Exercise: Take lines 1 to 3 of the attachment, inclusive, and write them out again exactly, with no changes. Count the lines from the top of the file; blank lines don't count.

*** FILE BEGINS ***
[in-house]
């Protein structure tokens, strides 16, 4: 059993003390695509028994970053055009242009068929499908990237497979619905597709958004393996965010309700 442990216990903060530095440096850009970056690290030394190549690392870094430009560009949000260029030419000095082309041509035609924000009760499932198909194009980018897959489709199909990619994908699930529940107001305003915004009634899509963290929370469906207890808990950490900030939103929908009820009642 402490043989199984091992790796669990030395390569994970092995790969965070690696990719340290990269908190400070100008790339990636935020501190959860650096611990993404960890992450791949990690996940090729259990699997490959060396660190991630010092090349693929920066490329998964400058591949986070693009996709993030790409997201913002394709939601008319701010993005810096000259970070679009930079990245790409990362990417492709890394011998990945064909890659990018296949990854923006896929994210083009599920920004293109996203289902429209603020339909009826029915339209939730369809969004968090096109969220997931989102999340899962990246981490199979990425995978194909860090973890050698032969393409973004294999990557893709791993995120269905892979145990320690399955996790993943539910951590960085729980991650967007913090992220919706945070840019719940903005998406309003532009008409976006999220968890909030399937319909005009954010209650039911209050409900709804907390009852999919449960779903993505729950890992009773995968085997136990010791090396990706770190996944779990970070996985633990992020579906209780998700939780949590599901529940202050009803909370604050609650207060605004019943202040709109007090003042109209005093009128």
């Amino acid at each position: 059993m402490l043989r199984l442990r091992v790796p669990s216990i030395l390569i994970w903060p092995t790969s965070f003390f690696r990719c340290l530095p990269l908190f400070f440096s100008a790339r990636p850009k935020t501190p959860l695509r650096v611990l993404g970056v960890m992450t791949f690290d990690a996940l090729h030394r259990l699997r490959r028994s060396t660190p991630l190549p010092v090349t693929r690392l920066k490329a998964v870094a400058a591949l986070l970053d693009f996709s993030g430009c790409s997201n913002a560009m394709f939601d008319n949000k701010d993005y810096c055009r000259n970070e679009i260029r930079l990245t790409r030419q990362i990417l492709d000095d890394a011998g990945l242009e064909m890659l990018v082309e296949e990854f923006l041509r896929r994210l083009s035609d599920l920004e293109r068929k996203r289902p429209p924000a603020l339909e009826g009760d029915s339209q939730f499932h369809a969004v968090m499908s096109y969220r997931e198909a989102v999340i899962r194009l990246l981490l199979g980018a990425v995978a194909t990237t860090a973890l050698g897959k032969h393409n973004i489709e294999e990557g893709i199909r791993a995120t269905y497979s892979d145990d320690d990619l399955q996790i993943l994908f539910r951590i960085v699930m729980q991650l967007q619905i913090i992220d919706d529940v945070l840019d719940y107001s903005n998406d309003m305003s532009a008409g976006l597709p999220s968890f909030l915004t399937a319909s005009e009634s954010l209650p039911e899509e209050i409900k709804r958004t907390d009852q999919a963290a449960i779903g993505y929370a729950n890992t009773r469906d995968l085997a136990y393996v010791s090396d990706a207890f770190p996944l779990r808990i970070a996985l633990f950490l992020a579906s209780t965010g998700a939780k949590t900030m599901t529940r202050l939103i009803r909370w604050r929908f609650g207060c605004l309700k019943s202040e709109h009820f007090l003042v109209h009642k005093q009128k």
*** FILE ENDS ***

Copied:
[in-house]
């Protein structure tokens, strides 16, 4: 059993003390695509028994970053055009242009068929499908990237497979619905597709958004393996965010309700 442990216990903060530095440096850009970056690290030394190549690392870094430009560009949000260029030419000095082309041509035609924000009760499932198909194009980018897959489709199909990619994908699930529940107001305003915004009634899509963290929370469906207890808990950490900030939103929908009820009642 402490043989199984091992790796669990030395390569994970092995790969965070690696990719340290990269908190400070100008790339990636935020501190959860650096611990993404960890992450791949990690996940090729259990699997490959060396660190991630010092090349693929920066490329998964400058591949986070693009996709993030790409997201913002394709939601008319701010993005810096000259970070679009930079990245790409990362990417492709890394011998990945064909890659990018296949990854923006896929994210083009599920920004293109996203289902429209603020339909009826029915339209939730369809969004968090096109969220997931989102999340899962990246981490199979990425995978194909860090973890050698032969393409973004294999990557893709791993995120269905892979145990320690399955996790993943539910951590960085729980991650967007913090992220919706945070840019719940903005998406309003532009008409976006999220968890909030399937319909005009954010209650039911209050409900709804907390009852999919449960779903993505729950890992009773995968085997136990010791090396990706770190996944779990970070996985633990992020579906209780998700939780949590599901529940202050009803909370604050609650207060605004019943202040709109007090003042109209005093009128």
């Amino acid at each position: 059993m402490l043989r199984l442990r091992v790796p669990s216990i030395l390569i994970w903060p092995t790969s965070f003390f690696r990719c340290l530095p990269l908190f400070f440096s100008a790339r990636p850009k935020t501190p959860l695509r650096v611990l993404g970056v960890m992450t791949f690290d990690a996940l090729h030394r259990l699997r490959r028994s060396t660190p991630l190549p010092v090349t693929r690392l920066k490329a998964v870094a400058a591949l986070l970053d693009f996709s993030g430009c790409s997201n913002a560009m394709f939601d008319n949000k701010d993005y810096c055009r000259n970070e679009i260029r930079l990245t790409r030419q990362i990417l492709d000095d890394a011998g990945l242009e064909m890659l990018v082309e296949e990854f923006l041509r896929r994210l083009s035609d599920l920004e293109r068929k996203r289902p429209p924000a603020l339909e009826g009760d029915s339209q939730f499932h369809a969004v968090m499908s096109y969220r997931e198909a989102v999340i899962r194009l990246l981490l199979g980018a990425v995978a194909t990237t860090a973890l050698g897959k032969h393409n973004i489709e294999e990557g893709i199909r791993a995120t269905y497979s892979d145990d320690d990619l399955q996790i993943l994908f539910r951590i960085v699930m729980q991650l967007q619905i913090i992220d919706d529940v945070l840019d719940y107001s903005n998406d309003m305003s532009a008409g976006l597709p999220s968890f909030l915004t399937a319909s005009e009634s954010l209650p039911e899509e209050i409900k709804r958004t907390d009852q999919a963290a449960i779903g993505y929370a729950n890992t009773r469906d995968l085997a136990y393996v010791s090396d990706a207890f770190p996944l779990r808990i970070a996985l633990f950490l992020a579906s209780t965010g998700a939780k949590t900030m599901t529940r202050l939103i009803r909370w604050r929908f609650g207060c605004l309700k019943s202040e709109h009820f007090l003042v109209h009642k005093q009128k």